Admiral HONAKER. We have an OSD delegation to carry on, sir. That is for all types of material, sir, and not aircraft or aeronautical alone. I think certainly there should be only one procedure for handling those materials. It would differ slightly by the category of material involved.
The difficulty here, as I see it, is that we would absorb the work of clearance with other Government departments which GSA now performs. Also I have just about 15 minutes—I understand that the transportation, packing, and handling of the materials under this plan would be borne by the owning service when they shipped to this corporation or to any sales agency. We have not budgeted for that, because we sell as is where is, and the buyer has to pay packing, handling, and crating costs, and the transportation from our activity to wherever it is delivered.
Mr. HOLIFIELD. Were the figures given by Commander Heffner, in your opinion, an accurate representation of your recovery on materials that are declared surplus?
Admiral HONAKER. Those are the figures that I have seen coming through the reports, sir.
Were your figures only for Air?
Commander HEFFNER. Yes, sir; contractor inventory which the Government has the responsibility for disposing of, sir.
Mr. HOLIFIELD. Do you ever at any time sell any of the contractorowned inventory?
Commander FOLEY. No, sir.
Mr. HOLIFIELD. Do you know how the contractor-owned inventory iş credited to their contracts? Is that a matter of adjustment between
what the contractor gets when he disposes of his inventory, or is he penalized if there is a loss in the disposal of his contract or inventory, or is it figured in on the contract !
Commander FOLEY. I believe, sir, that if it is a cost contract-your question was directed at me, sir?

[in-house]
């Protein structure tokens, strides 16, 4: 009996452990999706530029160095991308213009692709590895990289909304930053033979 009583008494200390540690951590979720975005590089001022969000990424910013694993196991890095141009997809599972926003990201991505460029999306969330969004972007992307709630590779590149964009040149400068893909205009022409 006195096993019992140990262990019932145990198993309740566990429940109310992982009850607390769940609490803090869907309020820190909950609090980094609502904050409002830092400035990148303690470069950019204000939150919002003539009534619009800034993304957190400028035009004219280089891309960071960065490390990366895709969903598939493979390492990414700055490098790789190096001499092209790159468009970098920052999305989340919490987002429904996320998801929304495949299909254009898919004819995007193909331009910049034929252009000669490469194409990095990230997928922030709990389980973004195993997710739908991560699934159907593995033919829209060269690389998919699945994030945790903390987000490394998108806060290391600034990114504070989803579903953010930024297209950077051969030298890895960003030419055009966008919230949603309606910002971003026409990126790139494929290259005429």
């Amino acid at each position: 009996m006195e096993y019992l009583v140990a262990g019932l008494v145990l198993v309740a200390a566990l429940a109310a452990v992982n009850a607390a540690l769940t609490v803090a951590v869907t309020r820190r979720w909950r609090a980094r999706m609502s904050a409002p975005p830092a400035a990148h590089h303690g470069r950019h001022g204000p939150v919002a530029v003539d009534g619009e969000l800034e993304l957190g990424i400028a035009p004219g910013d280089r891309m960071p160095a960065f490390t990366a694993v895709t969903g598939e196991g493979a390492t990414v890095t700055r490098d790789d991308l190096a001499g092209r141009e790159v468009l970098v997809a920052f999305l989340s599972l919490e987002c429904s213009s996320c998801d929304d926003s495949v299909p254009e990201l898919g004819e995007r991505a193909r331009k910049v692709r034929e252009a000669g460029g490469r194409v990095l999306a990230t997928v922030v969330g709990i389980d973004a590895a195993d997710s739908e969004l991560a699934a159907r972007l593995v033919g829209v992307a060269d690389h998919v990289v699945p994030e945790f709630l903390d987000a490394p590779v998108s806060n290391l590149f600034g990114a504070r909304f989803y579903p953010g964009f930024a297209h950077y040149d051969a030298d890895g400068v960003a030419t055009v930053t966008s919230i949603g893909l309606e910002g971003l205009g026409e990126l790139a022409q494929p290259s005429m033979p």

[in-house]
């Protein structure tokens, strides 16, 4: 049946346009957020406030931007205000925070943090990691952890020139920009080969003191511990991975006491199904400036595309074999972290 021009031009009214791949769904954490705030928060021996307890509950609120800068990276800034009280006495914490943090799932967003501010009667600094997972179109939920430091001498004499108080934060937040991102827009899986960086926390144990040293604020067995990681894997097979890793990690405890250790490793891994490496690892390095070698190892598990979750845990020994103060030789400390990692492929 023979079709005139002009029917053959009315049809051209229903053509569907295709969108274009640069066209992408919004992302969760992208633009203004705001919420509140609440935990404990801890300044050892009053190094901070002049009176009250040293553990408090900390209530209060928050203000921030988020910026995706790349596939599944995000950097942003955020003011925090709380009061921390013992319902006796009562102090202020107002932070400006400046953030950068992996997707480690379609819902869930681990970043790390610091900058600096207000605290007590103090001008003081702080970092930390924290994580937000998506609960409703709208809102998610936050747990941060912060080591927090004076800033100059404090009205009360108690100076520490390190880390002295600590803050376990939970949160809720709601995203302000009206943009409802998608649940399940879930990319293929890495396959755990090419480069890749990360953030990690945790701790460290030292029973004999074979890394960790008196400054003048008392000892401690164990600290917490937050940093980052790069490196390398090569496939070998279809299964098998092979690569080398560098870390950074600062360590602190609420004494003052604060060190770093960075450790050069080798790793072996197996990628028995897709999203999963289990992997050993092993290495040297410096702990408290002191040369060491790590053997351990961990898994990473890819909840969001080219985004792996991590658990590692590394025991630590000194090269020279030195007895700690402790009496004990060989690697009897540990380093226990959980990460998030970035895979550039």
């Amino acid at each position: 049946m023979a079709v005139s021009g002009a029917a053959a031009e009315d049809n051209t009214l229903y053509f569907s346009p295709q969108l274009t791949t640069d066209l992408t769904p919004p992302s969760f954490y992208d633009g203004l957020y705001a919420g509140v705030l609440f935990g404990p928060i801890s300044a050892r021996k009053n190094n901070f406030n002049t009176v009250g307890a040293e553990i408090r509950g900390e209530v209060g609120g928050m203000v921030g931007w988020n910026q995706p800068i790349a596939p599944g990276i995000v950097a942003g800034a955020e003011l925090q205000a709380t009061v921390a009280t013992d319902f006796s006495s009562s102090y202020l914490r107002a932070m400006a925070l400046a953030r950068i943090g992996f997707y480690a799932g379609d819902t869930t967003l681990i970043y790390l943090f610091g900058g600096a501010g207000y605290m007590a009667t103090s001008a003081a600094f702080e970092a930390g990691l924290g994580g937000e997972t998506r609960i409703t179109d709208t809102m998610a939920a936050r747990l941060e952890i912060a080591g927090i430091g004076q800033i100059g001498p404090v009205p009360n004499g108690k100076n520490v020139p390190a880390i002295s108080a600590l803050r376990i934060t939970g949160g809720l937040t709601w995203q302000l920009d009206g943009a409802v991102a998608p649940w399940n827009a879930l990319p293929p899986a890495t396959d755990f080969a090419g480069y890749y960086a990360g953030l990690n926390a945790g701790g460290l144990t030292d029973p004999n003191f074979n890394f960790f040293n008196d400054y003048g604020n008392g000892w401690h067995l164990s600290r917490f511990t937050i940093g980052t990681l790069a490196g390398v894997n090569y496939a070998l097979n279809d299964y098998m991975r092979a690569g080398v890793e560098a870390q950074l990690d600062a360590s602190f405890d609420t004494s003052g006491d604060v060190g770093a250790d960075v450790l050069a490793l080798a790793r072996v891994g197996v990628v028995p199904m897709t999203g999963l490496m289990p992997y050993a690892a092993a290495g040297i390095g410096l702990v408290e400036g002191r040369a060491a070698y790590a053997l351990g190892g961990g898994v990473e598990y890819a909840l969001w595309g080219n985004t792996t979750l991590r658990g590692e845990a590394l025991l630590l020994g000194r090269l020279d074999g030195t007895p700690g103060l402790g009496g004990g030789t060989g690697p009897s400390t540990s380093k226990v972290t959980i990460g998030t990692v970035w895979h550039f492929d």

Mr. HOLIFIELD. Yes.
Commander FOLEY. If it is a straight cost contract, I believe the contractor suffers for any misjudgment that he might have made in procurement for building an airplane. If it is a cost-plus-fixed-fee contract, I believe that the Government takes it over. But I believe that the cost-plus-fixed-fee contracts are not very frequent these days.
As I believe I mentioned, in the event of a termination at the convenience of the Government, the Government does assume responsibility for what portion of the inventory, of a contractor's inventory, may be caused by that convenience.
År. HOLIFIELD. That termination or change in engineering design? Commander FOLEY. Yes, sir.
I would like to say, sir, if I may, that the Bureau of Aeronautics does still have this APRA proposal under consideration. The Bureau certainly does not intend to imply that the plan is not worth studying that the Air Force has proposed. We realize that we have to have a coordinated plan, and we do not say, Mr. Chairman, that the plan under which we are now operating is perfect, by any means.
Mr. HOLIFIELD. Is there not an indication that the Air Force believes there could be a more efficient utilization of excess and possibly a better recovery from surplus disposal if peculiar materials and components of aircraft were declared directly to a special body capable of screening, and, also, that it would be better to get it back into the channels of trade through these merchandising agents?
Commander FOLEY. I believe so. I think the general mentioned the desirability of clearing up the contractor's plan of this material in order to permit him to utilize his additional space.
We do have, Mr. Chairman, some very fine comments from the service representatives as the result of the questionnaire that we sent out.
I might mention one in particular, if you are interested. That was the proposal of the supervisory inspector of naval material at Philadelphia, wherein he suggested the necessity for a law, possibly, to do this; but he proposed the permission being granted for the service representatives to sell directly to the prime manufacturer of the
particular item of hardware which was involved at a certain percent discount which this service representative stated had been done sometime during World War II with very great success.
I just bring that up, sir, to let you know that we have not closed our ears in the Bureau of Aeronautics to this thing.
Mr. HOLIFIELD. If I understand you on that point, you mean that you turned back to the bearing makers the bearings, and you would turn back to the hardware people the hardware ?
Commander FOLEY. Yes, sir.
Mr. HOLIFIELD. Did we not try that out in the machine-tool industry and was not the final conclusion of that that it was a mistake to give to the manufacturer articles which he had already manufactured for redistribution? It seems to me that we had quite a bit of experience which was disastrous.